Today everyone is talking about the latest advancements in computer technology. Artificial Intelligence, Machine Learning, Internet of Things, Neural Networks all take center stage. But what about the technology underneath? After all, these technologies are nothing without essentials like electricity, cooling systems, and of course, circuit boards.
Rapid advancements in AI and the cloud has boosted demand for Printed Circuit Boards. According to Globe Newswire’s Printed Circuit Board (PCB) Market: Worldwide Trends, Forecast, and Competitive Analysts (2013-2024), “The global PCB market is expected to reach an estimated $89.7 billion by 2024 with a CAGR of 4.3% from 2019 to 2024.” Clearly, this report envisions a market dominated by artificial intelligence.
The most common printed circuit board is a Flexible Printed Circuit Board, also known as a Flex Printed Circuit Board. There are two types of flex printed circuit boards: 1) Rigid Flex, and 2) Flat Flex. Flat Flex Printed Circuit Boards are pliable and tend to be smaller in size whereas rigid flex printed circuit boards are as their name implies; rigid. This rigidity allows them to have more materials than Flat Flex Printed Circuit Boards. According to Wikipedia.org “The materials include rolled annealed copper, electrodeposited copper, epoxy, acrylic, pre-preg, pressure sensitive, adhesive less base material, FR-4, polyimide, polyester, solder mask, flexible solder mask, and photo image-able cover lay. Rigid-flexible circuits are found in electronic products in many areas, such as, in the military and the medical field.”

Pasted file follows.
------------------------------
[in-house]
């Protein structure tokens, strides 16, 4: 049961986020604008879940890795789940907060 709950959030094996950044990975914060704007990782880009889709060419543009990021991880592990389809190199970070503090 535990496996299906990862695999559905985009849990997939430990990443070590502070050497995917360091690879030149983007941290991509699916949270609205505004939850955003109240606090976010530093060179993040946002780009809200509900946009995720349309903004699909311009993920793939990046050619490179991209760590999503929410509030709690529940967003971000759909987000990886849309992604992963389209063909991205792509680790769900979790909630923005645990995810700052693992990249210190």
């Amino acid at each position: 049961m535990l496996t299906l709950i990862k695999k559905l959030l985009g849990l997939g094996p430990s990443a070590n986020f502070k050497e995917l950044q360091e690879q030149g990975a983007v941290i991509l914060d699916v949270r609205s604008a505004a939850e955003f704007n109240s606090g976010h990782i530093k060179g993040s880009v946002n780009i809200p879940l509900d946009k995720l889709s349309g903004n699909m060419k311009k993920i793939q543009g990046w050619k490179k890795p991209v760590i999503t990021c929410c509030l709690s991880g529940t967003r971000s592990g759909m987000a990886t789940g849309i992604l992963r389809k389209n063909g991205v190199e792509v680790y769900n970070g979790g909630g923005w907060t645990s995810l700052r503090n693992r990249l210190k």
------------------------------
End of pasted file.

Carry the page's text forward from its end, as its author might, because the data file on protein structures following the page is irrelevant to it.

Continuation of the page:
Slow Adoption of AI in PCB Design
Interestingly, despite the massive growth expected for the printed circuit board market, utilization of artificial intelligence in their design is sluggish. This is surprising considering that as early as 1991 industry leaders such as Axel R. Hidde and Alexander Prusak in their article The Use of Artificial Intelligence for Printed Circuit Board Manufacturing, envisioned using artificial intelligence to “achieve an interrupted flow of information in….data-supported work processes.”
There are two reasons for this. First, the AI revolution took place only a few years ago with the convergence of computing power compounding (see Moore’s Law), the availability of huge, inexpensive cloud server such as Amazon Web Services, and big data, courtesy of the internet (estimated 1.2 million terabytes). Second, the reactionary response humans have towards artificial intelligence.
According to Ben Jordan of the EEtimes.com, there are “three common reasons why designers don’t like to use auto-routing:
‘It makes a mess’
‘The software doesn’t work’
‘It may reduce the need for human PCB designers’”
This is a common response to the introduction of many artificial intelligence technologies which effectively automate the work of humans, as an AI-enabled design system would produce. Many people point out at the lack of human intervention, in an application which is automated by artificial intelligence, or in this case, the poor artistic quality.
There is also a concern that artificial intelligence and consequently automation will eliminate jobs. While in some cases jobs will be eliminated, in AI circuit design will still require human intervention to ensure that that the circuit design is desirable for marketing. This requires judgment and judgment is something that AI applications are not good at. This is a truly human quality.